Averting underconsumption crises – capitalism creates new markets & business models – ‘In 1913 Rosa Luxemburg with her book ‘The Accumulation of Capital’ produced the first modern theory of under-consumption, making the case that capitalism is forever beset by the problem of too little spending power among the workers. So it is forced to open up colonies, not just as sources of raw materials, but as markets. (The military expenditures incurred in the process have the added benefit of soaking up excess capital). Capitalism, she concluded, is the first mode of economy which is unable to exist by itself, which needs other economic systems as a medium and soil. Although it strives to become universal, it must break down, because it is incapable of becoming a universal form of production. At the time activists felt that monopoly, finance and colonialism were storing up an almighty catastrophe. By the 1920s under-consumption [exacerbated by the austerity policies implemented after WWI to repay the war debts] became the Marxists’ main theory of crisis and provided its common ground for Keynesian economics for the next fifty years.’
‘Luxemburg remains relevant because she identified something critical: the importance of an outside world for systems that successfully adapt. If we ignore the rest [the fact that she overestimated the probability of an under-consumption crisis spinning out of control] and concentrate on the fact that capitalism is an open system then we are nearer to understanding its adaptive nature (Marx had modelled it as a closed one). Throughout its entire history and as part of its essence, capitalism must interact with an outside world that is not capitalist.
- Once the immediate outside world is transformed [enclosure of the commons], indigenous societies annihilated, peasants cleared from the land
- it has to find new places to repeat the process. But Luxemburg was wrong to limit this to the race for the possession of colonies.
- New markets can also be created at home, not just by boosting the workers’ spending power (Fordism), [= introduction of the assembly line, mass production leading to mass consumption]
- but by transforming non-market activities into market ones.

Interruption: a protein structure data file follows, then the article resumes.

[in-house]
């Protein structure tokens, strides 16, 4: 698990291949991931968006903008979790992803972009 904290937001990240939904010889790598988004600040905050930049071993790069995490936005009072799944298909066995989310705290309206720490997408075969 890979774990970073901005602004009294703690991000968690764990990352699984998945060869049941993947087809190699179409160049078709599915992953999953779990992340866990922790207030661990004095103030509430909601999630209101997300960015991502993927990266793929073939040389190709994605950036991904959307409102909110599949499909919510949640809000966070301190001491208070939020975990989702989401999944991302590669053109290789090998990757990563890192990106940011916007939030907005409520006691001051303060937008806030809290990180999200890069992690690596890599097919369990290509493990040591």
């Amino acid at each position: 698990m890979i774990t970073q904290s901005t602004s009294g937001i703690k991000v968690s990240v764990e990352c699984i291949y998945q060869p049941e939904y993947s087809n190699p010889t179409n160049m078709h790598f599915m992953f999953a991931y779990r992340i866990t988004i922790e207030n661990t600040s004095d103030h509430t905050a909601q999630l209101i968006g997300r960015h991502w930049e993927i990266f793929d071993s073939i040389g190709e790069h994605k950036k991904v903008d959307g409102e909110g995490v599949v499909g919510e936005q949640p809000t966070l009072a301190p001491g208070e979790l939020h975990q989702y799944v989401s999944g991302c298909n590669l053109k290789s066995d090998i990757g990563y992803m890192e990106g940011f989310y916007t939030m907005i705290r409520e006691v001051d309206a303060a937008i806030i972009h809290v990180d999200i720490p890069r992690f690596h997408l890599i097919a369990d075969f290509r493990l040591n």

It is curious that Luxemburg missed this, for just such a transformation was going on all around her. Even as she was working on her book, leisure, the ultimate non-market activity in the nineteenth century, was becoming commercialised. The spectacular upswing of the third long wave (1896-1945) was unfolding, above all, as the expansion of a new consumer market among the lower-middle class and skilled workers. Luxemburg had ignored the fact that new markets are formed in a complex way, interactively, and that they can be created not only in colonies but within national economies, local sectors, people’s homes and indeed inside their brains. The real question is not ‘what happens when the whole world is industrialised?’ but ‘what happens if capitalism runs out of ways to interact with an outside world?’ ‘what happens if it cannot create new markets within the existing economy?’’
The answer is that, while in the longer term capitalism constantly endeavours to create new markets, in the shorter term instability can and does occur. The only remedy against this inherent instability is the institution of permanent stabilisers: the welfare state and counter-cyclical demand management (also known as Keynesian economics); that is, monetary and fiscal policy to stabilise aggregate demand, indispensable to avoid potentially dangerous crises. But this happened a little later, although some of these measures had been pioneered already at the end of the nineteenth century:
Ha-Joon Chang: ‘With increasing socialist agitation and reformist pressures, a raft of welfare and labour legislations were implemented from the 1870s: industrial accident insurance, health insurance, old age pensions and unemployment insurance. Many countries also banned the employment of younger children and restricted the working hours of older children and women. [‘Economics: the User’s guide’]